Thursday, February 12, 2009


318 days ago

- I didn’t buy any souvenir T-shirt (I bought an unique one from a very nice creative couple I met via Internet – it’s in English and not conenected to Brazil at all)

- I didn’t take any pictures of the traditional acarajé vendors nor of the Barra Lighthouse or beach (the only one I frequented). But I did take pictures in the Paraiso Tropical, a type of “best kept secret”, a quite expensive restaurant owned by an agronomist who cultivates all kinds of exotic less known fruits, uses them for cooking and for an impressive fruit plate surprise – free, so to say, but when a main course costs about $50, the fruits are probably included. They also make frozen drinks out of all these fruits and vodka.

- I didn’t go out to dance samba, but probably the best moments I spent were the evenings in Bom Jesus dos Pobres, under the almond trees by the beach, listening to Cristina and her friends playing guitar and singing. I also danced on the street in Pelourinho on Tuesday night, the weekly party day and listened to the great Rumpilezz latin-jazz band.

- I didn’t flirt with any brazilian hottie, the ones that flirted with me weren’t hot, so it was rather annoying. Like the venerable poet who told me I’m very sexy (muito gostosa). How pathetic. Oh, with one exception, a music shop cute seller that I briefly spoke to, one night in Pelourinho, he had good music taste and liked my way of dancing.

- I didn’t buy any CD’s or books. But I have CD’s at home since long ago and Eric lent me a few contemporary authors’ books (Marcelo Rubens Paiva, Rubem Fonseca, Ignacio de Loyola Brandao) that made me see the modern, sarcastic, cruel face of the Brazilian literature.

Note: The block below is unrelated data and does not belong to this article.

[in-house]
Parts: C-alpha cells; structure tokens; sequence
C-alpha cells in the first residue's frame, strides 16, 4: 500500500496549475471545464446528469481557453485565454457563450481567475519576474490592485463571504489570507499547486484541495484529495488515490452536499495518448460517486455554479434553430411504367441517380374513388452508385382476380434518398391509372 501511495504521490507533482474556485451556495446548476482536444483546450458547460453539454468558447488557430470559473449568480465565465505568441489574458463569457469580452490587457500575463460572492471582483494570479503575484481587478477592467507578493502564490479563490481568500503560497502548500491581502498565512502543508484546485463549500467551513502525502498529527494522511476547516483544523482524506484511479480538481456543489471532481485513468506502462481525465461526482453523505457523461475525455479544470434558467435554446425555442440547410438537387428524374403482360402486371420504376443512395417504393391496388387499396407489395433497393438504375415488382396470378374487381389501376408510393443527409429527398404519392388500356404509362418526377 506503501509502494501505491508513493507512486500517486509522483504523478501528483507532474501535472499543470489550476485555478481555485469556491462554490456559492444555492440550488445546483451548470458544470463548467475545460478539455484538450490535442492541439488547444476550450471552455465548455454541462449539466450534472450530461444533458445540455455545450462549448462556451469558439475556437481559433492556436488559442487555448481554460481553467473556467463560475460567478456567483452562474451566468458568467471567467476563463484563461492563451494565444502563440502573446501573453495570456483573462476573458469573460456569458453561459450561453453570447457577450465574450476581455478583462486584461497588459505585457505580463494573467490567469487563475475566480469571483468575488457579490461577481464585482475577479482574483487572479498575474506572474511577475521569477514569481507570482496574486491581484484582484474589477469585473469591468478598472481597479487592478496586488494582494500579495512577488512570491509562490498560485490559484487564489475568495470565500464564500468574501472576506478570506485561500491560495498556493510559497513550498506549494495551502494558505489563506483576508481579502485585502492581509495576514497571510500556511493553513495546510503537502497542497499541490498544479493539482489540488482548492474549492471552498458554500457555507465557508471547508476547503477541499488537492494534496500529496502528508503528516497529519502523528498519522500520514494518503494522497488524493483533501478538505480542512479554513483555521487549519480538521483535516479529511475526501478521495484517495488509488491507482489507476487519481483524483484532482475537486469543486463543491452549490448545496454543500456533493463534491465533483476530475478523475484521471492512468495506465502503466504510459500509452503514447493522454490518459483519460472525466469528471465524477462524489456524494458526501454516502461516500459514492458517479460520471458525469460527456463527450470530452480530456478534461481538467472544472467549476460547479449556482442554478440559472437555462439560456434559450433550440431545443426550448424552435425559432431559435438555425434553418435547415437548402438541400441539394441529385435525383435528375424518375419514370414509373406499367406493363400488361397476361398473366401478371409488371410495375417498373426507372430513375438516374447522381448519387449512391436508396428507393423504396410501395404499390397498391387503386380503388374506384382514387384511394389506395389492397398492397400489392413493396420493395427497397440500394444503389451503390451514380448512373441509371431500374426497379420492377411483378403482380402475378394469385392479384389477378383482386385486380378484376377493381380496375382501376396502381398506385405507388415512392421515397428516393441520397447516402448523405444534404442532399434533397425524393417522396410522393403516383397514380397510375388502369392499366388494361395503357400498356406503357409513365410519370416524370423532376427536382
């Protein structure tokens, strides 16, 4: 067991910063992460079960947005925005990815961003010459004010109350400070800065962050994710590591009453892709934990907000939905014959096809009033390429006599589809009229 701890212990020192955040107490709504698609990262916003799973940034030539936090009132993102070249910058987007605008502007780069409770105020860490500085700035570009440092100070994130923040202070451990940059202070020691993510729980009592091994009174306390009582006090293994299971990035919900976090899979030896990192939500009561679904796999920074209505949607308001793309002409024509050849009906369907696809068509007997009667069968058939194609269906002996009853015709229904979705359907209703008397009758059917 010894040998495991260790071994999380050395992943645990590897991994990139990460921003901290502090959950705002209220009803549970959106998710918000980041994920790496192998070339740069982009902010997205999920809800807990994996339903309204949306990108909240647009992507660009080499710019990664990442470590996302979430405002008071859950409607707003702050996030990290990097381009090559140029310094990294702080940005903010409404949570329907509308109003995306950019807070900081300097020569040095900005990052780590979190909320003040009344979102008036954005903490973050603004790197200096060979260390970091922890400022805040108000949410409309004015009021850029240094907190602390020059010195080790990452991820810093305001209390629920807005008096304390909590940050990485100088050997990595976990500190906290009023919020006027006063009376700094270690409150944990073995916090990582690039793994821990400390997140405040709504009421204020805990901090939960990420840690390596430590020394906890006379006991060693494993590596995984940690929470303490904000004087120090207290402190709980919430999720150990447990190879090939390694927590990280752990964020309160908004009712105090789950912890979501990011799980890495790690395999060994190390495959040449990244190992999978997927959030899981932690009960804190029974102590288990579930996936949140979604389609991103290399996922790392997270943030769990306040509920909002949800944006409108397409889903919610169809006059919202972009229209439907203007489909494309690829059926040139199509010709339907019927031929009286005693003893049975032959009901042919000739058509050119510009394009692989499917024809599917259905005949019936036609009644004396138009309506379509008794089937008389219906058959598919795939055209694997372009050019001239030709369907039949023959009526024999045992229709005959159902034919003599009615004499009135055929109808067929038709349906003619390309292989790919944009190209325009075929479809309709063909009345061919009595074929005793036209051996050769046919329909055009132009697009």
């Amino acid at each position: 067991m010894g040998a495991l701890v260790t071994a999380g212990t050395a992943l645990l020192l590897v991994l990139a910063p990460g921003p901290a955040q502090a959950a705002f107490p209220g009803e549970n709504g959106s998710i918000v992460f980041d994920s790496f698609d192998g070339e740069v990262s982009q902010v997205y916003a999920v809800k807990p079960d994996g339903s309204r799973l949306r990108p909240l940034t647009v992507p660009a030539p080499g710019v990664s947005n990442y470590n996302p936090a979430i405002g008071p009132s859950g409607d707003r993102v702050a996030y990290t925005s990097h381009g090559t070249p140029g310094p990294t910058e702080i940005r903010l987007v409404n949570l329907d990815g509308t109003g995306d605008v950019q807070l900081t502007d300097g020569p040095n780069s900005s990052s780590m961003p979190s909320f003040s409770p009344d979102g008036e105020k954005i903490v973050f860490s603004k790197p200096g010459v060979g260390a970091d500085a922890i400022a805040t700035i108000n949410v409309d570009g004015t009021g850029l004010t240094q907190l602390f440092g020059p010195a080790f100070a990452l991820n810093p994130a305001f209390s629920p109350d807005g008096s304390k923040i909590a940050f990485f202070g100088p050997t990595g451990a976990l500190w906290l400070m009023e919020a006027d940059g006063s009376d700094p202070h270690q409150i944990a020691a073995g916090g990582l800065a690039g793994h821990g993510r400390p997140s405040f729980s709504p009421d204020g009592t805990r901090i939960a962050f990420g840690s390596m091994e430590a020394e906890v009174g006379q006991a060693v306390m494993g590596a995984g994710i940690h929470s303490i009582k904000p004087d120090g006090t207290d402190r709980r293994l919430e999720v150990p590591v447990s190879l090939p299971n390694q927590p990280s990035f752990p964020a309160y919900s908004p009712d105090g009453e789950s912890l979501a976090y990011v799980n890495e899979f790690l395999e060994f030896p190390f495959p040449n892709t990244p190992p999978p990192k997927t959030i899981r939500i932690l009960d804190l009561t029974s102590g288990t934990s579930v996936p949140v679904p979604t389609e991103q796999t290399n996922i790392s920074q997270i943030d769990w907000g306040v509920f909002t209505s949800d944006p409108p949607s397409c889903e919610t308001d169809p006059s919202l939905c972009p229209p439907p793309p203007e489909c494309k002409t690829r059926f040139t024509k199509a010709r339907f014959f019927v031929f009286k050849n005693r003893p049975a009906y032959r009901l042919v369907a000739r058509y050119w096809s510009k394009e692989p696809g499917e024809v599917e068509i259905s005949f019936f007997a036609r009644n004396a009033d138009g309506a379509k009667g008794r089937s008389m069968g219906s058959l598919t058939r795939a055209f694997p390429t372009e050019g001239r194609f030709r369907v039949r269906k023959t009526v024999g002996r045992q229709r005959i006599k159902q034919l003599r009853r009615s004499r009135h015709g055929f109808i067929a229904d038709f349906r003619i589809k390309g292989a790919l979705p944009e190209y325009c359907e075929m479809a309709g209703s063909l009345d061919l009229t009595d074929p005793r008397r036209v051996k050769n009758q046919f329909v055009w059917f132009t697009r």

- I didn’t go to the Museum of Modern Art - Solar do Unhao - or the Bahia Art Museum, but to the aniversary of the Paulo Darzè Art Gallery, exhibiting the works of world famous Tunga, I saw quite a few paintings there by a well known painter – Carybé, that I really liked. Not to mention the interesting people I met. Although these kind of events gather the same types of people all over the world. I also happened to meet a theater director – Macario – the night before I left, at the bus stop, who told me about the “cordel”, a type of story telling poetry (comic or epic).

- I didn’t go to any candomblé celebration but I managed to get to a terreiro do santo in a rather weird, poor looking area – Garcia and the pai do santo threw the caori for me and told me my orixas are: Oba, Oxossi, Yemanja and Oxala. Oba – the main one, is a warrior female, brave, stubborn and sometimes aggressive, but not mean. Looks like me.

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